Biological Safety Cabinets

UTHealth BSC Guidance Document (link)
CDC/NIH Primary Containment for biohazards (pdf)

Please call Biological Safety Program (x8170) for contact information of local BSC certification companies.

Biological Safety Cabinets (BSC) are engineering controls which, when properly maintained and used, offer excellent primary containment when working with biological agents. There are three general classes of BSCs (Class I, II, and III) each with their own intended uses, and each offering a greater level of security for the environment, product, and worker.

Class I: BSCs designated as Class I only provide biological protection to the user and the environment. Since Class I BSCs don't provide an adequate means of protection from cross contamination for product. There is a growing trend towards the elimination of the Class I BSC. Class I BSCs operate at a minimum face velocity of 75 fpm and filter all exhaust air though a HEPA filter before it is reintroduced into the laboratory or outside environment. A Class I BSC is only suitable for low to moderate risk agents.

Class II: BSCs designated as Class II are the primary containment devices used in laboratories that protect the worker, product and environment from exposure to microbial agents. BSC operation, as specified by NSF/ANSI Standard 49-2016, Annex F plus Addendum #1 needs to be verified at the time of installation and as a minimum, and annually thereafter. The purpose and acceptance level of the operational tests ensure the correct balance of inflow and exhaust air, the distribution of air onto the work surface, and the integrity of the cabinet and the filters (HEPA).*

BSC Class, Type

Face velocity (lfpm)

Airflow Pattern

Nonvolatile Toxic Chemicals and Radionuclides

Volatile Toxic Chemicals and Radionuclides

I

75

In at front; exhausted through HEPA to the outside or into the room through HEPA

Yes

Yes (If exhausted outdoors) 1,2

II,
A1

75

70% recirculated to the cabinet work area through HEPA; 30% balance can be exhausted through HEPA back into the room or to the outside through a thimble unit

Yes (minute amounts)

Yes (minute amounts)1,2

II,
A2

100

Same as II, A1, but plenums are under negative pressure to room; exhaust air is thimble-ducted to the outside through a HEPA filter

Yes

Yes (minute amounts)1,2

II,
B1

100

Exhaust cabinet air must pass through a dedicated duct to the outside through a HEPA filter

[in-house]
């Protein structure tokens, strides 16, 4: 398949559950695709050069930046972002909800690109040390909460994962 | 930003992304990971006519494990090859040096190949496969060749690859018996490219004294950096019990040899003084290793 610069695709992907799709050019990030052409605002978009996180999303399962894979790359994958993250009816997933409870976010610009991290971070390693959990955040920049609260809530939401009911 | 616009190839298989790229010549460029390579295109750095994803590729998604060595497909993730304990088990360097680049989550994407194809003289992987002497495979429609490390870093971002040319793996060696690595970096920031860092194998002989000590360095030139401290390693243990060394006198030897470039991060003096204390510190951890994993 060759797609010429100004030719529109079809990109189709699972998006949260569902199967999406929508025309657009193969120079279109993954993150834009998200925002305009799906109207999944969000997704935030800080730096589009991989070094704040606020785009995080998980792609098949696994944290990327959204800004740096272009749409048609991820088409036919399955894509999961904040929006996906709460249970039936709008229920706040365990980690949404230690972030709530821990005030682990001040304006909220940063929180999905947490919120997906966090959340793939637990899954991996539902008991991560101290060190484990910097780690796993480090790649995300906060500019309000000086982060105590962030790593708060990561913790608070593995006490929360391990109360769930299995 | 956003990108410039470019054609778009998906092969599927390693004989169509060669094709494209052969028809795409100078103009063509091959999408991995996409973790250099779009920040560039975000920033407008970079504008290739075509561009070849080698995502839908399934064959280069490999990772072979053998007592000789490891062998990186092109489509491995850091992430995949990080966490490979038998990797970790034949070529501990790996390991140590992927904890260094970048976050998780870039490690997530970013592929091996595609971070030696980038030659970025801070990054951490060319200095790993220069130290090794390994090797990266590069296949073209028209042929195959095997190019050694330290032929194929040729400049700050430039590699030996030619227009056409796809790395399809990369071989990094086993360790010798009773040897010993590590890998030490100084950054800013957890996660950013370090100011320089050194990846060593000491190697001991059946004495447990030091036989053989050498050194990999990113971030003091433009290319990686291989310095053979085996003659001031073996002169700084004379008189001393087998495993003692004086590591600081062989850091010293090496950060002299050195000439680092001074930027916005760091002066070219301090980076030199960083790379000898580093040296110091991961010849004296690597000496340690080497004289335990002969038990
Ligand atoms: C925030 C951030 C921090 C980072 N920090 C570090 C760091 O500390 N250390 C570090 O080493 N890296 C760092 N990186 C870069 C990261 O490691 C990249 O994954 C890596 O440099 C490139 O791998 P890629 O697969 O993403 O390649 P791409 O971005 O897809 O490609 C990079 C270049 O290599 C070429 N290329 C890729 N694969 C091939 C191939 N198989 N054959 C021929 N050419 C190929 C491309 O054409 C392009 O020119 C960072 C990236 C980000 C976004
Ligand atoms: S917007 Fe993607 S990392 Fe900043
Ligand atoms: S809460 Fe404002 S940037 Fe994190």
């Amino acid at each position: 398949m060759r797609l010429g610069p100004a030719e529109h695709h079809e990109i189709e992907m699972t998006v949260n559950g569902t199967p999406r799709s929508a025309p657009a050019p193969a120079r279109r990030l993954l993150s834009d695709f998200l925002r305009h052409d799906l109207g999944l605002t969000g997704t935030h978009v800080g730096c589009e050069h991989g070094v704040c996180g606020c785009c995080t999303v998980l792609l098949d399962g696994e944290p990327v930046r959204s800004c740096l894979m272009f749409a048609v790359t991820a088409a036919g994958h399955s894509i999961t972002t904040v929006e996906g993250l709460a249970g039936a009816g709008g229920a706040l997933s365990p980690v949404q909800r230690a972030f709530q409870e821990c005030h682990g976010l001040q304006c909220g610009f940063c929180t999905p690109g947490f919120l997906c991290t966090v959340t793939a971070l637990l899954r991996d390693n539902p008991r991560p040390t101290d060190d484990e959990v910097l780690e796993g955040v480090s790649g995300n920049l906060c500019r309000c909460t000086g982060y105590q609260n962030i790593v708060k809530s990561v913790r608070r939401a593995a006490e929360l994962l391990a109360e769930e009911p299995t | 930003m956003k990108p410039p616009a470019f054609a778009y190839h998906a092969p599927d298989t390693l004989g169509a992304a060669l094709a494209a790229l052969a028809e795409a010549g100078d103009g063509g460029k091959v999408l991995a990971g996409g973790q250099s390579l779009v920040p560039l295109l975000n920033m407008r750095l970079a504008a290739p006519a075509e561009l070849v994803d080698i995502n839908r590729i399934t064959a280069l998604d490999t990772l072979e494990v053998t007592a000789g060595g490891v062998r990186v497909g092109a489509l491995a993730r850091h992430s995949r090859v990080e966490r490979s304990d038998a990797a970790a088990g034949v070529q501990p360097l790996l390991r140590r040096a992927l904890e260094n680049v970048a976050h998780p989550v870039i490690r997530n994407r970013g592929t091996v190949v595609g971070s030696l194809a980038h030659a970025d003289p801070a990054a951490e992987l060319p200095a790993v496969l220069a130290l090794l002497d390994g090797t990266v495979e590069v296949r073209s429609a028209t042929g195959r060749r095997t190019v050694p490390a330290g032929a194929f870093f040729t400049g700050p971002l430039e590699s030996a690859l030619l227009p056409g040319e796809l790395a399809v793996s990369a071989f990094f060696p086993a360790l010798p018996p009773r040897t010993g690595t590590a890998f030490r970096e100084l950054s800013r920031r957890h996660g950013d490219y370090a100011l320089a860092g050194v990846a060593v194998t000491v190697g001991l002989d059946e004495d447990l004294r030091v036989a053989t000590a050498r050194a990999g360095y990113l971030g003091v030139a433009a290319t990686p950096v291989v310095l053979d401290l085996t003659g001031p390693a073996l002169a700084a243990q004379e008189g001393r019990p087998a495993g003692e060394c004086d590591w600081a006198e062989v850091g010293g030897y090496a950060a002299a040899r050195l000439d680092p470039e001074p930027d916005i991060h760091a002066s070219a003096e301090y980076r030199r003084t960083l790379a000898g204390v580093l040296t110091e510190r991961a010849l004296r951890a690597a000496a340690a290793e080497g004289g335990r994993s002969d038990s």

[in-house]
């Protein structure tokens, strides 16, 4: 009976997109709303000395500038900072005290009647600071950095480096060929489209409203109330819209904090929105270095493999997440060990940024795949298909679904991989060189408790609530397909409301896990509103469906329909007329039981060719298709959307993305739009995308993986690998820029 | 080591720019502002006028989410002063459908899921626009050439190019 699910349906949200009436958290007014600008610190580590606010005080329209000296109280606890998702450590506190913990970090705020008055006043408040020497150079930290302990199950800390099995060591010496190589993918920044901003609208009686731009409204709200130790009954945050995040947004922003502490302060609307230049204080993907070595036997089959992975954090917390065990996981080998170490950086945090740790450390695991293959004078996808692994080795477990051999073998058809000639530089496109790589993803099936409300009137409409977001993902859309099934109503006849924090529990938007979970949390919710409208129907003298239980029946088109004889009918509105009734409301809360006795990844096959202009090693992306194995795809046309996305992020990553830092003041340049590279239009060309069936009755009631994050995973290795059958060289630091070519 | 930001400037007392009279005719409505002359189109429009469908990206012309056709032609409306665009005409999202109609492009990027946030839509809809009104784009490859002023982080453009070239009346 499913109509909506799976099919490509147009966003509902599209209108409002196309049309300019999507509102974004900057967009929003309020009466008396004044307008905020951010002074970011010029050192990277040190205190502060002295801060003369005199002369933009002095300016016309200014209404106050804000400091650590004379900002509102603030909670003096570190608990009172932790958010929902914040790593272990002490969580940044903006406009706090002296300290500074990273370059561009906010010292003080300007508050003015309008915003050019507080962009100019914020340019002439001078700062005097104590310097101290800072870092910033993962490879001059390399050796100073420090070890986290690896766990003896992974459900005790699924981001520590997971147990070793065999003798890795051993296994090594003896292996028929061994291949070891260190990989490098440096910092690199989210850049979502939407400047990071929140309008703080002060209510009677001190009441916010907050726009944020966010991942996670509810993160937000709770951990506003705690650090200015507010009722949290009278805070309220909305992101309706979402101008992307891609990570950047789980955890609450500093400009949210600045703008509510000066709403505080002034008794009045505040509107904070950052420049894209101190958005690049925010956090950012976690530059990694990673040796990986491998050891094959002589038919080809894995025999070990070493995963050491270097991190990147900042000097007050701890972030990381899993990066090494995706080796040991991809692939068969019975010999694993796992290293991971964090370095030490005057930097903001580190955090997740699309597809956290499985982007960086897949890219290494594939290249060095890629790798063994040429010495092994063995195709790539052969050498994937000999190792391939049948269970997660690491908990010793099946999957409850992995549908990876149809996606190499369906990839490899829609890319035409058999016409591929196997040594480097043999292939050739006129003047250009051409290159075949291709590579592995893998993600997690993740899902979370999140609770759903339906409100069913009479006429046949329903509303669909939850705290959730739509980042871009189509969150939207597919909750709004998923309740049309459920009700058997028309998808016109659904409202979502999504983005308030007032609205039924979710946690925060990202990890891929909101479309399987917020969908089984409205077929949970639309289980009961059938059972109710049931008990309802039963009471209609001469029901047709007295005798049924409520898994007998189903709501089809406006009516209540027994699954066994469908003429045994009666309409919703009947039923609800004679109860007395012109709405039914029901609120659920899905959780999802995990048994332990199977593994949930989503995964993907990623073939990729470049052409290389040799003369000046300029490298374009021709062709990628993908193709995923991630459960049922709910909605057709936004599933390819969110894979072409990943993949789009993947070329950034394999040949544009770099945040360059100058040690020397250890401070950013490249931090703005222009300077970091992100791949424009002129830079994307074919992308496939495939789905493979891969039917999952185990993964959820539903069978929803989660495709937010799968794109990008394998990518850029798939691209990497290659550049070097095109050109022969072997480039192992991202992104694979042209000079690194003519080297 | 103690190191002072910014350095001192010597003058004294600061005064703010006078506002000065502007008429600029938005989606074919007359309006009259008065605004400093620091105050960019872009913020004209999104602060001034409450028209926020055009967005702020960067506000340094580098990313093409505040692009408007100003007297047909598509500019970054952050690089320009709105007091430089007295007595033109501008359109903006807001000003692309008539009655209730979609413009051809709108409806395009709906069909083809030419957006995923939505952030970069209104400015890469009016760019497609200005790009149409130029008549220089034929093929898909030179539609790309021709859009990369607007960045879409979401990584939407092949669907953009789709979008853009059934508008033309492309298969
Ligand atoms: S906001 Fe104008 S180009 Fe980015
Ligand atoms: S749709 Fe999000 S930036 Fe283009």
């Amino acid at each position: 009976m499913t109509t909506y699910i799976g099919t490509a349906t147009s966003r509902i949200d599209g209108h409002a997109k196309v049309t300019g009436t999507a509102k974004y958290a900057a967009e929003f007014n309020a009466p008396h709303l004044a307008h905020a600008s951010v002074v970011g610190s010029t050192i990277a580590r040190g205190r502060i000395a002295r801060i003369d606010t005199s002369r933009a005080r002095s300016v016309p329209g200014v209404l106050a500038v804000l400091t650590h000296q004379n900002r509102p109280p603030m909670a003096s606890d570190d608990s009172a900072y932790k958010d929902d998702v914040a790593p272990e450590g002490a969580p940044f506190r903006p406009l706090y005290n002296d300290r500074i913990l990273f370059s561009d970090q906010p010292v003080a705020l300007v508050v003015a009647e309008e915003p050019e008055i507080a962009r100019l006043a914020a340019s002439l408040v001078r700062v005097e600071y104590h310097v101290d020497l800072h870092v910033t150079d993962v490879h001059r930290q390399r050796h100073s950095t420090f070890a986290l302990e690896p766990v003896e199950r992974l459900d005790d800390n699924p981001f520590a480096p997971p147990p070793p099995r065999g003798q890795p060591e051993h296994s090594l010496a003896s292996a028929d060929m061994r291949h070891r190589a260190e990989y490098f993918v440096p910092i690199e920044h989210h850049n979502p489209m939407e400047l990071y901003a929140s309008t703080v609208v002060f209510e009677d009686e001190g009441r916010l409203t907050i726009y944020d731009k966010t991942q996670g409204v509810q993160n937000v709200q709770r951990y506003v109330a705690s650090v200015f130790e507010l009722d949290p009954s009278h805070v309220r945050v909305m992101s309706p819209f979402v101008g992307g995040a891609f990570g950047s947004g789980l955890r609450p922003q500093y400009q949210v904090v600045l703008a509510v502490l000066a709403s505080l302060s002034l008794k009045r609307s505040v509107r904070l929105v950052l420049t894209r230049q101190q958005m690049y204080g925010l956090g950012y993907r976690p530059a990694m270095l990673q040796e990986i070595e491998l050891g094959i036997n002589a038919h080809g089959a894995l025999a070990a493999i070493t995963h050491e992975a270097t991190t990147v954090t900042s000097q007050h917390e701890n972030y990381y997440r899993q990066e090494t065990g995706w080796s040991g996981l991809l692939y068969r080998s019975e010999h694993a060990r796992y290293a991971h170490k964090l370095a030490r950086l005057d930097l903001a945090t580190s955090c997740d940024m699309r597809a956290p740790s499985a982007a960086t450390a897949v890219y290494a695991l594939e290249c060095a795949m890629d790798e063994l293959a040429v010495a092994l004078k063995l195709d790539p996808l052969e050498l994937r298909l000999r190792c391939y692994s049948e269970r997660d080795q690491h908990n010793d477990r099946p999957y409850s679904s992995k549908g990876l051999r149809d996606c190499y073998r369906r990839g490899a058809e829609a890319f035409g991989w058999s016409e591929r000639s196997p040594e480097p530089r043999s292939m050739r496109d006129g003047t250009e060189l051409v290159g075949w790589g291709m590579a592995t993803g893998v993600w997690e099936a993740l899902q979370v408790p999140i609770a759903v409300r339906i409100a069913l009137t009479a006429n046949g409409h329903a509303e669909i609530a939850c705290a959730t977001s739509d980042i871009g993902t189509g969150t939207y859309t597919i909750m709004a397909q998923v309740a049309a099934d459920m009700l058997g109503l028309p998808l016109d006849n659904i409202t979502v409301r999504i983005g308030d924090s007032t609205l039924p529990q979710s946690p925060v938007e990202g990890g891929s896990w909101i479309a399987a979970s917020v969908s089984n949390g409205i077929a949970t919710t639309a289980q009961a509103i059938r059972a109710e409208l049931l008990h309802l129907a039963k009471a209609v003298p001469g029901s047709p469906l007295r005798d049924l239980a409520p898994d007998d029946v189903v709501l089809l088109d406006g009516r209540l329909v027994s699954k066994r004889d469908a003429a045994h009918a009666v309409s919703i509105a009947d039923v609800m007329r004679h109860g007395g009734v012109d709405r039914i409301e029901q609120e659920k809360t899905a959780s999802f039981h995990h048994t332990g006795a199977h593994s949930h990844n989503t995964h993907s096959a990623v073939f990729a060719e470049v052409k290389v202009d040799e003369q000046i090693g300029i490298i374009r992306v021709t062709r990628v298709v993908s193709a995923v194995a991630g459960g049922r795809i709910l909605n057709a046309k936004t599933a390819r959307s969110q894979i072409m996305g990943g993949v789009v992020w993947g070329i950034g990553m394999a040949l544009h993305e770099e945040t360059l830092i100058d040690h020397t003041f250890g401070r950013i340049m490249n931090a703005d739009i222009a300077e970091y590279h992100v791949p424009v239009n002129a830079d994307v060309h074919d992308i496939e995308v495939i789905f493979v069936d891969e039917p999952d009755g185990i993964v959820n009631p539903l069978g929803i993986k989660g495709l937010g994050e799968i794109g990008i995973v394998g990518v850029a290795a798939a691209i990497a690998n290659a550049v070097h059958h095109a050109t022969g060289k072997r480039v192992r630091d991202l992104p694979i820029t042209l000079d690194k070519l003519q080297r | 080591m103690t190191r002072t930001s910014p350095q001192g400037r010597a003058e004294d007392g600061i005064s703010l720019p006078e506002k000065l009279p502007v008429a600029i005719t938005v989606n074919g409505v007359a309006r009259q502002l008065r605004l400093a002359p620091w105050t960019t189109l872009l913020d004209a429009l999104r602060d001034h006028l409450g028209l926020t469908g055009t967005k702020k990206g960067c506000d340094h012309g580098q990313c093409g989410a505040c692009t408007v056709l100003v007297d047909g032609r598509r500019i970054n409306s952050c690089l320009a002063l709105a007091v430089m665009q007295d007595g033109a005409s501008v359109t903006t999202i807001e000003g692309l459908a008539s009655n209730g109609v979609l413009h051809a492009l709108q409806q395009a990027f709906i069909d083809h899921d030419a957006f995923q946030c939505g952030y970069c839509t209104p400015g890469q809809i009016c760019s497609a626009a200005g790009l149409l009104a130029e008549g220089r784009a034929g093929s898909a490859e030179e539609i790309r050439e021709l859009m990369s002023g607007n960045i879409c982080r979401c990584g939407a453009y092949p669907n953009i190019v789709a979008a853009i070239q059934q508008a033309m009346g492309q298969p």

Yes

Yes (minute amounts)1,2

II,
B2

100

No recirculation; total exhaust to the outside through hard-duct and a HEPA filter

Yes

Yes (minute amounts)1,2

II,
C1

100

Exhaust cabinet air must pass through a HEPA filter before being exhausted to the outside through a duct, or back into the room through canopy. 

Yes

Yes (minute amounts)1,2

 III

NA

Supply air inlets and hard-duct exhausted to outside through two HEPA filters in series

Yes

Yes (minute amounts)1,2

1Installation may require a special duct to the outside, an in-line charcoal filter, and a spark proof (explosion-proof) motor and other electrical components in the cabinet. Discharge of a Class I or Class II, Type A2 cabinet into a room should not occur if volatile chemicals are used.
2In no instance should the chemical concentration approach the lower explosion limits of the compounds.
Adapted from The National Academies; Prudent Practices in the Laboratory (2011)

Class III: BSCs designated as Class III offer the highest level of protection to personnel and the environment. A Class III BSC is a completely enclosed, air tight chamber suitable for BSL-3 and 4 work. Exhaust air is double HEPA filtered, or HEPA filtered and incinerated, before discharge. Supply air only makes a single pass through a HEPA. Class III BSCs must be connected to a double door incubator or chemical dunk tank to sterilize or disinfect all entering and exiting items. All manipulation of items occurs through the use of rubber gloves attached to the cabinet.

* Copyright of the CDC-NIH Biosafety in Microbiological and Biomedical Laboratories, 5th Ed. December 2009.

While BSCs are designed to provide safe work environments some work habits can greatly affect the security they provide. Before entry into a BSC, the blowers should be turned on and run for approximately 5 minutes in order to allow for the proper pressures to build up. Steps to ensure safe use of a BSC include:

  • Wear a lab coat and appropriate gloves that fit over the cuffs of the coat
  • Gather all needed materials at once to reduce the number of entries into the BSC
  • Wipe all materials down with 70% ethanol prior to entry into BSC
  • Arrange work space inside of BSC into clean and contaminated zones. Work from clean to dirty
  • Place aerosol generating equipment in the rear of the cabinet
  • Place materials in the BSC in such a way that they do not block grilles, disturbing airflow

Upon completion of work, disinfect all materials exiting the BSC as well as the surfaces inside of the BSC 

BSC Cabinet